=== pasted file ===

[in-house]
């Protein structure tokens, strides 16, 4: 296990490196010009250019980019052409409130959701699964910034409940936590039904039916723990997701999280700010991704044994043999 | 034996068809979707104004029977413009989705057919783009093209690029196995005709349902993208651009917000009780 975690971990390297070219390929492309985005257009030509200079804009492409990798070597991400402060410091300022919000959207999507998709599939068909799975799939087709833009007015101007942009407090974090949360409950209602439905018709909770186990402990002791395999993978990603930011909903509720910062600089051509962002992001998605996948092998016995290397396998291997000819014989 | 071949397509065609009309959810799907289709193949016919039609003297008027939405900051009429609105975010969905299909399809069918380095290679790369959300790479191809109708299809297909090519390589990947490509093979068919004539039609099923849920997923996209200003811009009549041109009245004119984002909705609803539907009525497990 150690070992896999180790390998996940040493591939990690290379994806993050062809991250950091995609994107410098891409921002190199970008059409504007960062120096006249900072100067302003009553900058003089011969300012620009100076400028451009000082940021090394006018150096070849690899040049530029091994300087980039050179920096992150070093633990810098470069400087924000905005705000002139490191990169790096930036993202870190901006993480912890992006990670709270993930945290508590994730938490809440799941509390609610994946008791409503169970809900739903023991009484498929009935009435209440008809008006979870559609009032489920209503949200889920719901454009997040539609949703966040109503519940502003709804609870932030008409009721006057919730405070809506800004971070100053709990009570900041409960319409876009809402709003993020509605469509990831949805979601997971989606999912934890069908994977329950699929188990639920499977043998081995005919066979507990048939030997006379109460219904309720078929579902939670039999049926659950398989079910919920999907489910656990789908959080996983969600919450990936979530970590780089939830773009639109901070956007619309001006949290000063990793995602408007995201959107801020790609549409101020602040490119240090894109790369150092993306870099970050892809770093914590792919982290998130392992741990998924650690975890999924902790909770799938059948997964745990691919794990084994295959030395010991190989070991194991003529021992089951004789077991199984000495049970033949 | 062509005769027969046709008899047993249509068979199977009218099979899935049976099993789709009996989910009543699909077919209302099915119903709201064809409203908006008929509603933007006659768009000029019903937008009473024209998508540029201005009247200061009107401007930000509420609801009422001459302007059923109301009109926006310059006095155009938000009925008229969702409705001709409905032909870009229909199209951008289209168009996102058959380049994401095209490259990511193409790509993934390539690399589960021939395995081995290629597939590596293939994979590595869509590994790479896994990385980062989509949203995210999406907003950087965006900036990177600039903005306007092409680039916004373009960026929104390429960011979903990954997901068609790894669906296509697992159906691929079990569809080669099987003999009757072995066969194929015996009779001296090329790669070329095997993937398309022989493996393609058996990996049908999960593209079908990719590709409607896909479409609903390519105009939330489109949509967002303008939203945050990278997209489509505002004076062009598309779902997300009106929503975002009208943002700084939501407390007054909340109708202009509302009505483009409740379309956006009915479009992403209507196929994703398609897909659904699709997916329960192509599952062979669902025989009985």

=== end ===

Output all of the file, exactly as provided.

[in-house]
């Protein structure tokens, strides 16, 4: 296990490196010009250019980019052409409130959701699964910034409940936590039904039916723990997701999280700010991704044994043999 | 034996068809979707104004029977413009989705057919783009093209690029196995005709349902993208651009917000009780 975690971990390297070219390929492309985005257009030509200079804009492409990798070597991400402060410091300022919000959207999507998709599939068909799975799939087709833009007015101007942009407090974090949360409950209602439905018709909770186990402990002791395999993978990603930011909903509720910062600089051509962002992001998605996948092998016995290397396998291997000819014989 | 071949397509065609009309959810799907289709193949016919039609003297008027939405900051009429609105975010969905299909399809069918380095290679790369959300790479191809109708299809297909090519390589990947490509093979068919004539039609099923849920997923996209200003811009009549041109009245004119984002909705609803539907009525497990 150690070992896999180790390998996940040493591939990690290379994806993050062809991250950091995609994107410098891409921002190199970008059409504007960062120096006249900072100067302003009553900058003089011969300012620009100076400028451009000082940021090394006018150096070849690899040049530029091994300087980039050179920096992150070093633990810098470069400087924000905005705000002139490191990169790096930036993202870190901006993480912890992006990670709270993930945290508590994730938490809440799941509390609610994946008791409503169970809900739903023991009484498929009935009435209440008809008006979870559609009032489920209503949200889920719901454009997040539609949703966040109503519940502003709804609870932030008409009721006057919730405070809506800004971070100053709990009570900041409960319409876009809402709003993020509605469509990831949805979601997971989606999912934890069908994977329950699929188990639920499977043998081995005919066979507990048939030997006379109460219904309720078929579902939670039999049926659950398989079910919920999907489910656990789908959080996983969600919450990936979530970590780089939830773009639109901070956007619309001006949290000063990793995602408007995201959107801020790609549409101020602040490119240090894109790369150092993306870099970050892809770093914590792919982290998130392992741990998924650690975890999924902790909770799938059948997964745990691919794990084994295959030395010991190989070991194991003529021992089951004789077991199984000495049970033949 | 062509005769027969046709008899047993249509068979199977009218099979899935049976099993789709009996989910009543699909077919209302099915119903709201064809409203908006008929509603933007006659768009000029019903937008009473024209998508540029201005009247200061009107401007930000509420609801009422001459302007059923109301009109926006310059006095155009938000009925008229969702409705001709409905032909870009229909199209951008289209168009996102058959380049994401095209490259990511193409790509993934390539690399589960021939395995081995290629597939590596293939994979590595869509590994790479896994990385980062989509949203995210999406907003950087965006900036990177600039903005306007092409680039916004373009960026929104390429960011979903990954997901068609790894669906296509697992159906691929079990569809080669099987003999009757072995066969194929015996009779001296090329790669070329095997993937398309022989493996393609058996990996049908999960593209079908990719590709409607896909479409609903390519105009939330489109949509967002303008939203945050990278997209489509505002004076062009598309779902997300009106929503975002009208943002700084939501407390007054909340109708202009509302009505483009409740379309956006009915479009992403209507196929994703398609897909659904699709997916329960192509599952062979669902025989009985």